APTOPIX LSU Mississippi Basketball

LSU forward Kavell Bigby-Williams blocks a shot by Ole Miss guard Blake Hinson during the first half of Tuesday's game in Oxford, Miss.

OXFORD, Miss. — In its last outing at Arkansas, defense was a major problem for the LSU men’s basketball team.

On Monday, it was the biggest concern for Tigers coach Will Wade on the eve of his team’s big matchup with No. 18 Ole Miss, one of the highest-scoring and hottest-shooting teams in the Southeastern Conference.

So when LSU needed the defense to really show up and make a difference, it did, leading to an 83-69 win over Ole Miss on Tuesday night in a battle of two of the last four unbeaten teams in league play.

LSU held Ole Miss to just 40.6 percent from the field, including 28.6 percent from beyond the 3-point line, and forced 16 turnovers.

Also, the Tigers came up with 10 steals to win on the road for the second time in four nights after it had dropped nine consecutive road games dating to last season.

It was the sixth win in a row and eighth in the past nine games for LSU (13-3, 3-0 SEC), while Ole Miss (13-3, 3-1) had its 10-game winning streak snapped.

It didn’t look like it was going to end the way it did early on.

At one point in the first half, LSU was being out-rebounded by Ole Miss by 24-12 and had committed 10 turnovers — another problem area Wade pointed to going in after the Tigers had 35 giveaways in their first two SEC games.

But they protected the ball much better in the second half and only had three in the final 20 minutes as they broke a 31-31 halftime tie and won going away.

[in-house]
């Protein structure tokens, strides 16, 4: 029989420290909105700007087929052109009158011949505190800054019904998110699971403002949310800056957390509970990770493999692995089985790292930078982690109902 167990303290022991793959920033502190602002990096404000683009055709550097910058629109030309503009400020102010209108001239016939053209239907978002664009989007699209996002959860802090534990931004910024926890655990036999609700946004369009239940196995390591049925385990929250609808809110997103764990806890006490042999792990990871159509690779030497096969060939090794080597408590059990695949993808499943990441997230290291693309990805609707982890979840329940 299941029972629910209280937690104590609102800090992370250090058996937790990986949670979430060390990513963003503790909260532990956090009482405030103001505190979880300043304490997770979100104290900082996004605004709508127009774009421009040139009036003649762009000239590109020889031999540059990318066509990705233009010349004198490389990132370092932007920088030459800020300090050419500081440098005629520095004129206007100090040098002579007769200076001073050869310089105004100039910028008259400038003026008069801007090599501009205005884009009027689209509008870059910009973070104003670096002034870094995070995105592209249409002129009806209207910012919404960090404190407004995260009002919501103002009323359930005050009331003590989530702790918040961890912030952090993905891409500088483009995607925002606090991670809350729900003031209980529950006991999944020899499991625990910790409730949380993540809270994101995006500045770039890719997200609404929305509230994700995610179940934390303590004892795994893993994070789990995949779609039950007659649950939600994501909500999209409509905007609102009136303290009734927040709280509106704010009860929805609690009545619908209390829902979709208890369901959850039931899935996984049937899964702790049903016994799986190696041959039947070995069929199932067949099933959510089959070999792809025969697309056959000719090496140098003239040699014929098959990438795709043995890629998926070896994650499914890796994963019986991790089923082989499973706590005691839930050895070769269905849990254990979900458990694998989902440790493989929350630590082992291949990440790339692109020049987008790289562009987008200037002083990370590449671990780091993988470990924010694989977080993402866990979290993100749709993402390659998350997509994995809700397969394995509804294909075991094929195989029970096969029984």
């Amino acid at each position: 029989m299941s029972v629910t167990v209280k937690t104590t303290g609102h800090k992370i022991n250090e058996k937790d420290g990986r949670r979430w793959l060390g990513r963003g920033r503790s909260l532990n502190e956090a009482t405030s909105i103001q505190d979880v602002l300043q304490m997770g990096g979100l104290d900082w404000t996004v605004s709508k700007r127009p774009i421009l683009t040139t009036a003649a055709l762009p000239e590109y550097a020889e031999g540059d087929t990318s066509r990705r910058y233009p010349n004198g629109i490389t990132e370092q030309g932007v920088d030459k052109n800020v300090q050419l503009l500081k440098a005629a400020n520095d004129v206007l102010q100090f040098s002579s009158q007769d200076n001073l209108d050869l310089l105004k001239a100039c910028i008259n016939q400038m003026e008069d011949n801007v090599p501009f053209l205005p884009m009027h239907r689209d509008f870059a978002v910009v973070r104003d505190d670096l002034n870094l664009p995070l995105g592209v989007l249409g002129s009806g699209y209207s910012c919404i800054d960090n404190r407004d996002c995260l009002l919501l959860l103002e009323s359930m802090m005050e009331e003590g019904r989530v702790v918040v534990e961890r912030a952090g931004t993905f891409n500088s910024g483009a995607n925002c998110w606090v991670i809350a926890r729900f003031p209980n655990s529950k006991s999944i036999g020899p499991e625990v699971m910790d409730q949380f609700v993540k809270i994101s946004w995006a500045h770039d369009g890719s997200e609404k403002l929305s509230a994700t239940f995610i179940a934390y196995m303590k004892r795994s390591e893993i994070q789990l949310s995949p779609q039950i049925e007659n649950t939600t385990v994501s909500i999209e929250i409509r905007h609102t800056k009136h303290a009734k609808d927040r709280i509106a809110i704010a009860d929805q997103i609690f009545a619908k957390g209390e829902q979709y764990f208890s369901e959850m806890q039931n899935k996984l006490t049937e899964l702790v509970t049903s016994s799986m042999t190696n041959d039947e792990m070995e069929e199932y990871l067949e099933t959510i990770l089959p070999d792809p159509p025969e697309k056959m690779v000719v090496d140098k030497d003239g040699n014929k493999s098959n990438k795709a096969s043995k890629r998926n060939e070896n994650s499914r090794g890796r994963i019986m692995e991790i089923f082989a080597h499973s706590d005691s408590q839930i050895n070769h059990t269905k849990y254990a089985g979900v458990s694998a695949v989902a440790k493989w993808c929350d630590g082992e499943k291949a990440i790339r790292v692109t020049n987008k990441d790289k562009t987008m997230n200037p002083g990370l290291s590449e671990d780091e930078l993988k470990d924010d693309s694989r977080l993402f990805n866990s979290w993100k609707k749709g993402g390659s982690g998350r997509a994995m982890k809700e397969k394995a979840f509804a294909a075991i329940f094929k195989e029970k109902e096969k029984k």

“We didn’t play as well as we wanted to in the first half,” Wade said. “But the second half was one of our best — if not the best — half of basketball all year.

“Our defense was good and our point-of-attack defense was good.”

The offense also got its act together in the locker room at halftime.

After hitting 35.7 percent from the field in the first half, LSU was 17 of 29 for 58.6 percent in the second half and finished the game shooting 47.4 percent. The Tigers were 9 of 19 from long range for 47.4 percent.

“We moved the ball better on offense,” he said of the difference in the first and second halves. “In the first half, we were so stagnant. We were just taking bad shots and not getting the ball in the paint.

“In the second half, we moved the ball and we moved their defense. We made. them guard us on the full court.”

Tremont Waters led LSU with 20 points, connecting on 6 of 11 field-goal attempts, and handed out nine assists after a bit of a slow start in the first half when he had just five points and five assists.

Mays and Kavell Bigby-Williams, who didn’t score in LSU’s 94-88 overtime win at Arkansas on Saturday, had 14 points each and Marlon Taylor had 12.

“At halftime, I feel we just doubled down,” said Waters, who had three of his team’s 10 steals. “In the locker room, everybody was kind of frantic because we were saying stuff on the floor.

“But coach Wade huddled us up at halftime and we kept together as a team and as a family and got it together.”

Bigby-Williams also had 10 rebounds as LSU wound up losing the rebounding battle by just three at 42-39 and had five blocked shots.

Terence Davis had a game-high 21 for Ole Miss, while KJ Buffen had 13 and Breein Tyree 12.

Ole Miss came in averaging 81.3 points, which was third in the SEC, in its first three league games with wins over No. 11 Auburn and No. 14 Mississippi State in a four-day span last week.

The Rebels were also shooting 47.0 percent from the floor, which was fourth in the conference.

It was LSU, however, that scorched the nets in front of a hyped-up crowd of 9,500 fans in The Pavilion, while the defense did its part.

“We just had to get back to what we were doing,” Wade said of the improved play on the defensive end. “It was a simple fix … we knew what the fix was and our guys just executed.”

Follow Sheldon Mickles on Twitter, @MicklesAdvocate.